Best Practices for Building a Digital Workplace
Creating a dynamic digital workplace is key to creating more engaged employees and maximizing the productivity of the multigenerational workforce. Your organization can build a digital workplace with the following best practices:
✓Partner with business and IT leaders.
Building a digital workplace requires human resources, IT, facilities management, and corporate leadership to become partners. Having support from all company leaders can help change the company culture and get more workers engaged.
✓Empower the multigenerational workforce.
There is currently a tremendous amount of attention being paid to empowering Millennials. However, businesses shouldn’t lose sight of the large percentage of workers who make up the other generations. Each generation has its own unique work styles and motivations, and businesses should fully embrace today’s diverse, multigenerational workforce and find innovative ways to engage all workers.
✓Build activity‐based workspaces.
Businesses need a variety of workspaces to meet the unique needs of different teams and individuals as well as their varying activities. Offices need to be outfitted with huddle rooms, meeting spaces, medium and large conference rooms, and individual work areas. Workspaces should be flexible to facilitate different kinds of meetings such as presentations, seminars, ad hoc work groups, and training.
✓Deliver seamless meeting experiences.
Meeting rooms are filled with technologies that are typically deployed in silos. This can be very disruptive to the meeting experience, particularly when the start of every meeting is typically consumed by technology issues. Meeting room technology should be integrated, be easy to use, and extend to workers who are at home or on the road. A meeting that delivers a flawless, high‐quality experience will enable workers to start communicating and collaborating with each other immediately.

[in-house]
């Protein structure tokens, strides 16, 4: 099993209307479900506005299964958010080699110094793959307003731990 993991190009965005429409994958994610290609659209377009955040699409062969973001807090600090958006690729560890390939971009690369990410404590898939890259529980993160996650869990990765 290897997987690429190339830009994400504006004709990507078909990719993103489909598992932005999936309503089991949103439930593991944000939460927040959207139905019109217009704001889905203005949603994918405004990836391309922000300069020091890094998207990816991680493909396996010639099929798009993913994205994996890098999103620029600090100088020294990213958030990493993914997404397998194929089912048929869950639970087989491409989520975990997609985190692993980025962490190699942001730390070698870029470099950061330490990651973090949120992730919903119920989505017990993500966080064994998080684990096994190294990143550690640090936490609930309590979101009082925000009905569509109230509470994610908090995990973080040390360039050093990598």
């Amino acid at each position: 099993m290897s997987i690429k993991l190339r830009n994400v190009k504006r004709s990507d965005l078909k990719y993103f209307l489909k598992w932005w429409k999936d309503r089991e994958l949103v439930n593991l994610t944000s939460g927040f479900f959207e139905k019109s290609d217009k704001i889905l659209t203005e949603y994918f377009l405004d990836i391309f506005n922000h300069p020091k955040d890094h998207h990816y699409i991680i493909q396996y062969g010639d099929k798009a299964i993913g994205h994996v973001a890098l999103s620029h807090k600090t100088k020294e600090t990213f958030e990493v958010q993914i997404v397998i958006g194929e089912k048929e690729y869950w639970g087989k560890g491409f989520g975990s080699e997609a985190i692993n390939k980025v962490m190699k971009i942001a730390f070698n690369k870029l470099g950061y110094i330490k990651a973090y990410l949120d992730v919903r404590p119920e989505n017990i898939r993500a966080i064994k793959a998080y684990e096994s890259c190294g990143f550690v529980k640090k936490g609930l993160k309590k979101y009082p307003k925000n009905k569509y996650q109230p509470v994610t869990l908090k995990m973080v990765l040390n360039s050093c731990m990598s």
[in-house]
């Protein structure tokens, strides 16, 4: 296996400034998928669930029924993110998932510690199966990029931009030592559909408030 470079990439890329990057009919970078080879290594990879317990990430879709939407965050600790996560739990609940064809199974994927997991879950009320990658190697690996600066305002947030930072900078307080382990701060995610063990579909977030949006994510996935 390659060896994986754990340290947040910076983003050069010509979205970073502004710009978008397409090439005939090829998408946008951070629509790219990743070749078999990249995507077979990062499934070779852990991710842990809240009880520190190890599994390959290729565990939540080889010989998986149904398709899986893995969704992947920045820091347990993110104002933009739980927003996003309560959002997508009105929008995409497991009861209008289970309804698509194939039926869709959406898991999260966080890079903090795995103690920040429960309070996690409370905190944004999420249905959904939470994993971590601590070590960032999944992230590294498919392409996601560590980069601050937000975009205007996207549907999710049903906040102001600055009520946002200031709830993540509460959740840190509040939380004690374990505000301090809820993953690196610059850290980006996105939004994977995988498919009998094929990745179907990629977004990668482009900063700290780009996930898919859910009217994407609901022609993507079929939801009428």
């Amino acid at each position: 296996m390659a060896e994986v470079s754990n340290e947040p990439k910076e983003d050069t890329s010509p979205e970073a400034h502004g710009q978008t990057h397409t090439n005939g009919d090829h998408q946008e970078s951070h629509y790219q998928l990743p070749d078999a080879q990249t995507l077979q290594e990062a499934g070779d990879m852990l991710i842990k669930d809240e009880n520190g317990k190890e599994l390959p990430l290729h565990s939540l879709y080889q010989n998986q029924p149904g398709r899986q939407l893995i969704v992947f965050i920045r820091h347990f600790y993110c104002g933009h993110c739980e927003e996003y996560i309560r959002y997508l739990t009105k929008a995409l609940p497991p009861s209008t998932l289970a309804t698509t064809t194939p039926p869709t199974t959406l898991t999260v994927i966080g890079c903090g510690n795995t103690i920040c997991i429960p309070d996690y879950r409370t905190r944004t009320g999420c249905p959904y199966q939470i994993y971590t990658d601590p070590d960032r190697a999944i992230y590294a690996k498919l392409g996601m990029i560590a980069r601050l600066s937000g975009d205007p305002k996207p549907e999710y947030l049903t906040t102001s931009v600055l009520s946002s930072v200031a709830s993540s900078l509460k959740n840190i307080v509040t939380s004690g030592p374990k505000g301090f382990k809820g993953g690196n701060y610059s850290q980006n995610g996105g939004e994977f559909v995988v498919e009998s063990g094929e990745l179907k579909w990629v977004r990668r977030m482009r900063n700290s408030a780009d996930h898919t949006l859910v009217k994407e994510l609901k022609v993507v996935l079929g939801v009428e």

✓Personalize the user experience.
Workers need the ability to easily personalize their workspaces. Users should be able to reserve a space and then personalize room settings such as lighting and temperature, as well as the settings of an IP phone and video endpoint. A personalized workspace makes employees more comfortable and productive. A study published in Psychological Science found that employees who could not personalize their workspace were both physically and mentally more exhausted than those who could, and a UK worker survey found that workers in personalized spaces are 32 percent more productive than their counterparts in non‐personalized spaces.
✓Embrace workplace mobility.
The concept of a workspace is normally tied to physical spaces in a corporate location. However, the fact is that any space can be a workspace. Insurance adjusters work in their vehicles, sales professionals collaborate at customer sites, and call center agents can take calls from their homes. Integrating mobile devices into the digital workspace can have a significant impact on productivity. The Society for Human Resource Management’s (SHRM) 2015 Employee Job Satisfaction and Engagement found that 55 percent of employees cited the flexibility to balance work and life issues as a very important aspect of their job satisfaction.
✓Collect data and analytics to continuously improve the workplace.
No matter how much planning is done up front, it’s likely that the workplace will need some tweaking after deployment. Organizations should collect data to monitor key metrics such as occupancy and dwell times. This data can be used to understand and optimize office space utilization.
✓Implement employee self‐service tools.
Self‐service tools increase utilization and adoption of new technologies. For example, workers should be able to reserve conference rooms, set up videoconferencing equipment, and perform other communication and collaboration tasks without IT assistance. Another benefit is that self‐service frees up the IT staff’s time so they can focus on strategic tasks instead of supporting and troubleshooting meeting tools.